Despite the title, this post isn't only about food. But I'm starting out on a butternutty note:
A couple of Fridays ago, I made a terrific salad inspired by this recipe from Martha Stewart Living. I'd never considered eating butternut squash raw. I really dug it. My salad also included chunks of cooked beets and micro beet greens.
I made several variations of the salad over the following week. One time, I included the shaved carrot called for in the recipe in addition to the shaved squash. And at least once, I substituted pine nuts* for the sunflower seeds.
I put a pinch of ginger in the citrusy dressing that first time. Another time, I added cloves.
For the main course after that original salad, I made veal cutlets (the meat came from a farmer at the Union Square Greenmarket) seasoned with Penzeys Bavarian Seasoning (brown mustard, rosemary, garlic, thyme, bay leaves, and sage) and carrots roasted in blood orange juice, grapeseed oil, and, if I remember correctly, Penzeys Bangkok Blend (ancho chili pepper, garlic, ginger, Tellicherry black pepper, galangal, crushed red pepper, lemon grass, cayenne, paprika, basil, and cilantro). I got a really nice crust on the cutlets. Tony thought they were out of this world.
Dad and Granny stayed with the nephews a week ago while Tracey and David were on vacay in Puerto Rico. I paid a visit on Saturday and Sunday.
The 'phews made chicken parmigiana with homemade marinara and a salad for dinner on Saturday. It was delicious.
The only gripe I had is that I would have liked some pasta on the side. Even after everyone let me eat the extra piece of chicken, I was still hungry. I'm a growing boy! :-)
Here's a shot of the guys working their chicken-breading assembly line.
I had thought about making some cookies to take with me, but they existed only as a thought. I did take a very good Italian red wine: the 2008 Azienda Agricola La Torre di Luigi Anania Ampelio, which I purchased from MCF Rare Wine. I had asked for something that would go well with chicken parm because I knew M&M were going to be making it for dinner, and the wine did pair quite nicely with the supper. Dad enjoyed it too. I'll be buying more so the Tonester can try it.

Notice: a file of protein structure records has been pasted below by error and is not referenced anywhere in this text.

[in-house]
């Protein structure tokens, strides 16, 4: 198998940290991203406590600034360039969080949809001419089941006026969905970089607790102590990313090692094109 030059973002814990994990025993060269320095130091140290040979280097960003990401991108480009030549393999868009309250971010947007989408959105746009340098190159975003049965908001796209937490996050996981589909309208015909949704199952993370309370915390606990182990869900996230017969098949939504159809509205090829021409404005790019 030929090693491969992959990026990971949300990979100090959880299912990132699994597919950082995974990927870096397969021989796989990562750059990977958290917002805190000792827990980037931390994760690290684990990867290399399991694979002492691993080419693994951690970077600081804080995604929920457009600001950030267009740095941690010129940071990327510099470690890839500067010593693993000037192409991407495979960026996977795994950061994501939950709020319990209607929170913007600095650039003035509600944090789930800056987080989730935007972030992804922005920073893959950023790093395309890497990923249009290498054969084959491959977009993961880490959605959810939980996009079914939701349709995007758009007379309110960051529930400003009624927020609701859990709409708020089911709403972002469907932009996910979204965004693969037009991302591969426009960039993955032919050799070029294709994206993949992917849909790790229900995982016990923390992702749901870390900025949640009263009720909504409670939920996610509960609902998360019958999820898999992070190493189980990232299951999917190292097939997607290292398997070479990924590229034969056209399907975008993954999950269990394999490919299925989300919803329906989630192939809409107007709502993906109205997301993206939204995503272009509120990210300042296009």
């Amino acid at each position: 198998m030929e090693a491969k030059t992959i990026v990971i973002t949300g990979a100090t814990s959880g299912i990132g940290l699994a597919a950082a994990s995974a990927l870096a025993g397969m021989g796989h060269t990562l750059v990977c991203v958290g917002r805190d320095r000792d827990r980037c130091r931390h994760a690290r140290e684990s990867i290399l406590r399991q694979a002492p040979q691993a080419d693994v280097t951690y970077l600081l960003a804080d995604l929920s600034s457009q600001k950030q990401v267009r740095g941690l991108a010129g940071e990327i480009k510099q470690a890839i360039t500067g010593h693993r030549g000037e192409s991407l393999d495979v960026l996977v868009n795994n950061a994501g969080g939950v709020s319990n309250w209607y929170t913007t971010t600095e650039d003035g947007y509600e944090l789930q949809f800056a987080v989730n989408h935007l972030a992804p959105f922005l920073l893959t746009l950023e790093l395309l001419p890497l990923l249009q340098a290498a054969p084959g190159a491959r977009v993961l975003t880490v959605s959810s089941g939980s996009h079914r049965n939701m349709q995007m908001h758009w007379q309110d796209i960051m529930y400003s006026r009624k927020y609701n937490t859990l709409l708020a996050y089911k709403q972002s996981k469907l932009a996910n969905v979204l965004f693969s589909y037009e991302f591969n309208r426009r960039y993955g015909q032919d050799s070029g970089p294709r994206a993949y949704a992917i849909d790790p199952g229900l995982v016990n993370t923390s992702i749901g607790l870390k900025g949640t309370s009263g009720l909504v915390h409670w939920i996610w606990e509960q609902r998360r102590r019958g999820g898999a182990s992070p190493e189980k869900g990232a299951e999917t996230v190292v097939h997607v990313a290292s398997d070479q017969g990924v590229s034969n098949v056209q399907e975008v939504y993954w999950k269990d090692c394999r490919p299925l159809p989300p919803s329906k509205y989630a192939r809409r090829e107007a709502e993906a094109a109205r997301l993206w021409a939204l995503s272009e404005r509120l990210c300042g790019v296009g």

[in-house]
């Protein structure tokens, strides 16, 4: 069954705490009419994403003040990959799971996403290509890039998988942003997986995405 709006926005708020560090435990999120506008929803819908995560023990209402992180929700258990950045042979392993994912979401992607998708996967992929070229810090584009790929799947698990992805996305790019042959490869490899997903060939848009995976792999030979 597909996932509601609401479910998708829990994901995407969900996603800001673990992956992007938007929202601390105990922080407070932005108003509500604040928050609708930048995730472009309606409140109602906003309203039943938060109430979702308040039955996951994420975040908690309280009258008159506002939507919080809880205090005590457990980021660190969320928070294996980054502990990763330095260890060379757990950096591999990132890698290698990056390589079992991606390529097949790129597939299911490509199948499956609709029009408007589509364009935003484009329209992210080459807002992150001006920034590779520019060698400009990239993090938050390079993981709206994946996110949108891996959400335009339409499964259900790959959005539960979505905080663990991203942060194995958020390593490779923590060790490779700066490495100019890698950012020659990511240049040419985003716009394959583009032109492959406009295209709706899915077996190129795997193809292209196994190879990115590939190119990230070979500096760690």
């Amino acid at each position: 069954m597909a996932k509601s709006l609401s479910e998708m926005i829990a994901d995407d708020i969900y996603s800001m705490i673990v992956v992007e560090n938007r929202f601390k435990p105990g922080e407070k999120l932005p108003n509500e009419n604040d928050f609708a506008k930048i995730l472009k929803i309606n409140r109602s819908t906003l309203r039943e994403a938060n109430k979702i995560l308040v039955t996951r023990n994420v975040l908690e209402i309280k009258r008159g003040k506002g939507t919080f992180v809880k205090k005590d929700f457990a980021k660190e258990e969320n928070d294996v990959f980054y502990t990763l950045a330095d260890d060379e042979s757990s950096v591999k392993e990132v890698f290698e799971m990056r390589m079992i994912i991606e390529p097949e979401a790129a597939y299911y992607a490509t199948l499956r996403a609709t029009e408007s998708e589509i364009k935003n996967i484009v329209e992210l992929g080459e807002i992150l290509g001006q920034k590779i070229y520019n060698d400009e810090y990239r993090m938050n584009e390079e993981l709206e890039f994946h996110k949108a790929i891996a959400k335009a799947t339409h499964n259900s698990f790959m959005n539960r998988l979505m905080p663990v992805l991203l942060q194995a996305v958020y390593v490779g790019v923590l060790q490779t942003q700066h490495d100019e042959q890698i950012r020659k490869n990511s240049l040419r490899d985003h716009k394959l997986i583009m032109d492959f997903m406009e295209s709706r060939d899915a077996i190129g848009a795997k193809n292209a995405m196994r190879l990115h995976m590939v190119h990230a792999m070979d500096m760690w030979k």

As usual whenever I hang out with M&M, we played video games. This time, the focus was on Lego Batman 2 for the Wii. I had fun with this game even though the controls were complex and I sometimes didn't know what I was doing.
We also played Muggins—the game of luck and ... paying attention—with Dad. Mike won, but Matt said he felt like he won because he called a Muggins on me. :-)
Gran didn't want to play cards with us. Earlier in the day, she had told me that she had been keeping an eye on this pile of snow.
That night, we got a coating of snow that made the pile seem less lonely.
While Granny entertained herself by watching snow melt—or not melt—I took a bunch of selfies with my third-favorite dog, Molly.
Michael told the story of how he pretty much saved the life of a junior he's teamed up with in his cooking class at school. This goofball was going to wash a hand mixer while it was still plugged in! Mike said No! and filled the clueless guy in.
Chelsea Market is displaying a series of photos by Dolly Faibyshev taken at dog shows. I snapped my own photos of the two photos of bassets that I saw. The description of the first one calls them bloodhounds. Not with those short legs, they ain't!